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Duration, pattern of breastfeeding and postnatal transmission of HIV: pooled analysis of individual data from West and South African cohorts.
PLoS ONE
PUBLISHED: 06-26-2009
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Both breastfeeding pattern and duration are associated with postnatal HIV acquisition; their relative contribution has not been reliably quantified.
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From prenatal HIV testing of the mother to prevention of sexual HIV transmission within the couple.
Soc Sci Med
PUBLISHED: 06-22-2009
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The first step in preventing mother-to-child HIV transmission (PMTCT) programmes is offering HIV counselling and testing to pregnant women. In developing countries where HIV testing remains rare, it represents a unique opportunity for many women to learn their HIV status. This prenatal HIV testing is not only the entry point to prevention of mother-to-child HIV transmission, but also an occasion for women to sensitize their male partner to sexual risks. Here we explore if these women, HIV-tested as mothers, apply the prevention recommendations they also receive as women. In the Ditrame Plus PMTCT program in Abidjan, Côte dIvoire, two cohorts of women (475 HIV-infected women and 400 HIV-negative women) were followed up two years after the pregnancy when they were offered prenatal HIV testing. In each cohort, we compared the proportion of women who communicated with their regular partner on sexual risks, prior to and after prenatal HIV testing. We analysed socio-demographic factors related to this communication. We measured two potential conjugal outcomes of women HIV testing: the level of condom use at sex resumption after delivery and the risk of union break-up. Prenatal HIV testing increased conjugal communication regarding sexual risks, whatever the womans serostatus. This communication was less frequent for women in a polygamous union or not residing with their partner. Around 30% of women systematically used condoms at sex resumption. Among HIV infected ones, conjugal talk on sexual risks was related to improved condom use. After HIV testing, more HIV-infected women separated from their partners than HIV-uninfected women, despite very few negative reactions from the notified partners. In conclusion, offering prenatal HIV counselling and testing is an efficient tool for sensitizing women and their partners to HIV prevention. But sexual prevention in a conjugal context remains difficult and need to be specifically addressed.
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Estimates of peripartum and postnatal mother-to-child transmission probabilities of HIV for use in Spectrum and other population-based models.
Sex Transm Infect
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The Global Plan Towards the Elimination of New HIV Infections among Children and Keeping Their Mothers Alive aims to reduce by 2015 the number of new infections in children, in 22 priority countries, by at least 90% from 2009 levels. Mathematical models, such as Spectrum, are used to estimate national and global trends of the number of infants infected through mother-to-child transmission (MTCT). However, other modelling exercises have also examined MTCT under different settings. MTCT probabilities applied in models to populations that are assumed to receive antiretroviral interventions need to reflect the most current risk estimates.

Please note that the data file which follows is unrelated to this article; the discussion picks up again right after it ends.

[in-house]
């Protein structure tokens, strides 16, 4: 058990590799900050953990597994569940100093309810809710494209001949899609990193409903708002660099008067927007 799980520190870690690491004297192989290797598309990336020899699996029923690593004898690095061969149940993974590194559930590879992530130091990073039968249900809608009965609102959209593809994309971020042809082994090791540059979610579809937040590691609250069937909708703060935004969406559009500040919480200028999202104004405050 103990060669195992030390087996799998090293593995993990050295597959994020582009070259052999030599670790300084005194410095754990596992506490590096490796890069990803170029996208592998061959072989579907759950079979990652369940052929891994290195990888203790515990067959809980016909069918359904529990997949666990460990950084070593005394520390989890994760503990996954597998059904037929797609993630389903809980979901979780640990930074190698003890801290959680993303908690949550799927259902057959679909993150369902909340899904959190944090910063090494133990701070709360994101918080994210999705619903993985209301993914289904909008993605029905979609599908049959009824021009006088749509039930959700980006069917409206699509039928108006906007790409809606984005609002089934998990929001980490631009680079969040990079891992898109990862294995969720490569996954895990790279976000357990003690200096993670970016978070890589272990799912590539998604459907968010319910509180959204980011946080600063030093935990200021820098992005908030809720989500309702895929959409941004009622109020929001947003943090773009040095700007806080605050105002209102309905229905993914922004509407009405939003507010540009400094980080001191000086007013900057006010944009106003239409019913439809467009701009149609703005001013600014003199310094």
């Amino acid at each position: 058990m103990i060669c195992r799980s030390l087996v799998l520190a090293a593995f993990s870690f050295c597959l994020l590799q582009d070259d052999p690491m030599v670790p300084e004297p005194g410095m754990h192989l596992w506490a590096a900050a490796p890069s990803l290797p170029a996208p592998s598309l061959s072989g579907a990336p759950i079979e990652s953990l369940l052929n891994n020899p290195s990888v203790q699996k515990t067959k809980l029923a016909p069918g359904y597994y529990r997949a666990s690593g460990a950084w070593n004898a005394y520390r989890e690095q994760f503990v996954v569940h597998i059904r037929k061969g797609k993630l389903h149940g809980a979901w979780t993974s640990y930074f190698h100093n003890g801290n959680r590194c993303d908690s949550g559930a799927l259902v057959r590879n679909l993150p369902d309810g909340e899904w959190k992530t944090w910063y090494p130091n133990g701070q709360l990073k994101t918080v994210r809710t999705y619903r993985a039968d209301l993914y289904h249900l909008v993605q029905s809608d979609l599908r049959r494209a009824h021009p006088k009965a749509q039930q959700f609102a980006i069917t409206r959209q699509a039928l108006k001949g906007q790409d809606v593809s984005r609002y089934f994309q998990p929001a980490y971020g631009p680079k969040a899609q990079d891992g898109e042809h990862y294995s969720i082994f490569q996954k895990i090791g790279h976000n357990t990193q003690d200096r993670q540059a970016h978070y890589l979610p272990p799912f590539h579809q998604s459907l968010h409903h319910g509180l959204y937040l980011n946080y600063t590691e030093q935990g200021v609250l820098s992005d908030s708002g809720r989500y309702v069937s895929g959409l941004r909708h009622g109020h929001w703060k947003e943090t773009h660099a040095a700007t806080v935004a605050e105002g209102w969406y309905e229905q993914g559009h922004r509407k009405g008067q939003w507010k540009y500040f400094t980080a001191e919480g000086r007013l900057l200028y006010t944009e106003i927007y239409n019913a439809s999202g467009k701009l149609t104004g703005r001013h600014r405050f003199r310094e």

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Feasibility and acceptability of rapid HIV screening in a labour ward in Togo.
J Int AIDS Soc
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HIV screening in a labour ward is the last opportunity to initiate an antiretroviral prophylaxis among pregnant women living with HIV to prevent mother-to-child HIV transmission. Little is known about the feasibility and acceptability of HIV screening during labour in West Africa.
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Children who acquire HIV infection perinatally are at higher risk of early death than those acquiring infection through breastmilk: a meta-analysis.
PLoS ONE
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Assumptions about survival of HIV-infected children in Africa without antiretroviral therapy need to be updated to inform ongoing UNAIDS modelling of paediatric HIV epidemics among children. Improved estimates of infant survival by timing of HIV-infection (perinatally or postnatally) are thus needed.
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What is Visualize?

JoVE Visualize is a tool created to match the last 5 years of PubMed publications to methods in JoVE's video library.

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We use abstracts found on PubMed and match them to JoVE videos to create a list of 10 to 30 related methods videos.

Video X seems to be unrelated to Abstract Y...

In developing our video relationships, we compare around 5 million PubMed articles to our library of over 4,500 methods videos. In some cases the language used in the PubMed abstracts makes matching that content to a JoVE video difficult. In other cases, there happens not to be any content in our video library that is relevant to the topic of a given abstract. In these cases, our algorithms are trying their best to display videos with relevant content, which can sometimes result in matched videos with only a slight relation.